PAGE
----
Coly Computer Help



GLOSSARY

Click the first letter of the jargon word


Example: click P in this row of letters to find out what 'Pen drive' means

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ADSL: A broadband telephone line.

Anti-virus and anti-spy programs: Essential security programs which must always be kept up to date.

Apps (Applications) means Programs: Software such as a word processor, spread sheet, database, or a photo editing program. These are the equivalent of the tools such as a whisk, blender, and dough hook that you can insert into a kitchen mixer (the operating system) .

AVI: A video file format.



Beta software: A software that is still being developed but is available for the public to try out.

BIOS: Basic Input Output System: The program that check the state of your computer before Windows loads.

Blue screen of death: A blue screen with white text indicating a catastrophic Windows error.

Boot (boot up): Start up.

 

Broadband: A high speed telephone line which enables you to very quickly import (download) programs, music files, video files and picture files from the internet. Broadband also speeds up the loading of badly designed websites.
When the telephone line to your house is broadband enabled, it becomes the equivalent of a motorway with up to160 lanes. A normal telephone line is the equivalent of a country lane with single car access and no passing places.
Broadband speeds vary from 0.56Mbps to 8Mbps, that is from 10 to 160 times faster in real terms than a dial-up system.

Browser: a program such as Internet Explorer which allows you to browse the internet.

Byte: The amount of storage required for one character such as 's' or '6'.



CD-R disk: A CD disk for recording data, music, or pictures. CD-Rs can only be used once but they are now very cheap.

CD-ROM drive: a drive that can read compact Disks (CDs)

CD-RW: A CD disk for recording data, music, or pictures which can be used several times and which can have its contents erased.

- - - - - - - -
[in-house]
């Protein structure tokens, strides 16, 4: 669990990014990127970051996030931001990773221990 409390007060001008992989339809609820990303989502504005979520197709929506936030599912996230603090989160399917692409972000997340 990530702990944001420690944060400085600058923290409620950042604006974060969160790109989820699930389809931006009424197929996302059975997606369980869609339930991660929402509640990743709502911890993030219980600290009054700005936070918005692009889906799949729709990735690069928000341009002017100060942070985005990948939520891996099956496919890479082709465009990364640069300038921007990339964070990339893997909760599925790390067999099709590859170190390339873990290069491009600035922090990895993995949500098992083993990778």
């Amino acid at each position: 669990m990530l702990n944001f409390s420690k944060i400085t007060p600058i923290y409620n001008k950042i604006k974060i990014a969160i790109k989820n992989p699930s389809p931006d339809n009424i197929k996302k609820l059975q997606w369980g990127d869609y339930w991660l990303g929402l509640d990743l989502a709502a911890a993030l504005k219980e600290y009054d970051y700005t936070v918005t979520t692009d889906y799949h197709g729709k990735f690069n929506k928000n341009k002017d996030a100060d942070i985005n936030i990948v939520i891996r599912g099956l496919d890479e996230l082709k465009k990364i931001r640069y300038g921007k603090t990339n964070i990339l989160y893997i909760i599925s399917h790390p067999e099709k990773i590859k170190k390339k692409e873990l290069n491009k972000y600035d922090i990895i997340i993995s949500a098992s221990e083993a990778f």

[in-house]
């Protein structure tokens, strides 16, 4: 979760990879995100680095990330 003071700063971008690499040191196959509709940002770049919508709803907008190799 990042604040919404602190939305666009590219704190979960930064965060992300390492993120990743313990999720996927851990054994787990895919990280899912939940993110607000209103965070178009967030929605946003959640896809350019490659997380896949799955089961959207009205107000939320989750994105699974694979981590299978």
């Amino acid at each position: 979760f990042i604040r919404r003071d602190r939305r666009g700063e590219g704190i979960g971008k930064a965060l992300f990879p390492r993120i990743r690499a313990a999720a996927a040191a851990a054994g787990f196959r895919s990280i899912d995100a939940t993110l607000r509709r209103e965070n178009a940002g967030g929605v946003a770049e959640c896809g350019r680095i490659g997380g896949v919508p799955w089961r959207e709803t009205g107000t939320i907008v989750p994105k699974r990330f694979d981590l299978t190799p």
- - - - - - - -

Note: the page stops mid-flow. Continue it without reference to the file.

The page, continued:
CD-RW drive: a drive that can read compact Disks (CDs) and also it can record data, music, or pictures.

Chain emails: see Hoax emails

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Choose: see Select.

Configure: To configure a program or computer is to set it up to suit your particular requirements.

Core: Dual Core: A computer chip (CPU) which is virtually two chips in parallel. This means it is roughly twice as fast as a single core chip. Quad Core: A computer chip (CPU) which is virtually four chips in parallel. This means it is very fast but futuristic, hardly anything can utilise its advantages at the moment.

CRT: Cathode ray tube, the type of monitor that is like a bulky television set.

Cursor: The visible arrow which moves when you move the mouse or the arrow keys. It will change shape depending on its current function.



Data: data means the files you created yourself such as letters, spreadsheets, photos, emails, email addresses and music files.

Default: Something that the computer does without you having to tell it. If you load a blank new page in a word processor, it loads the default page which is preset with margins and font size. If you have two printers attached to your computer, you will be asked to set one of them as the default printer i.e., the one that the computer will always use unless you tell it to use the other printer.

Defragment: to tidy up a fragmented hard drive.

Display: Another word for the monitor or screen.

Driver. All hardware and software needs drivers. Sometimes Windows selects a driver for you. sometimes you have to load the drivers from a CD. Drivers are translators. They translate the digital gobbledygook spoken by computers into a language that printers, monitors, CDs and modems can understand.

Dual core: A computer chip (CPU) which is virtually two chips in parallel. This means it is roughly twice as fast as a single core chip.

DVD drive: a drive which can read both DVD and CD disks.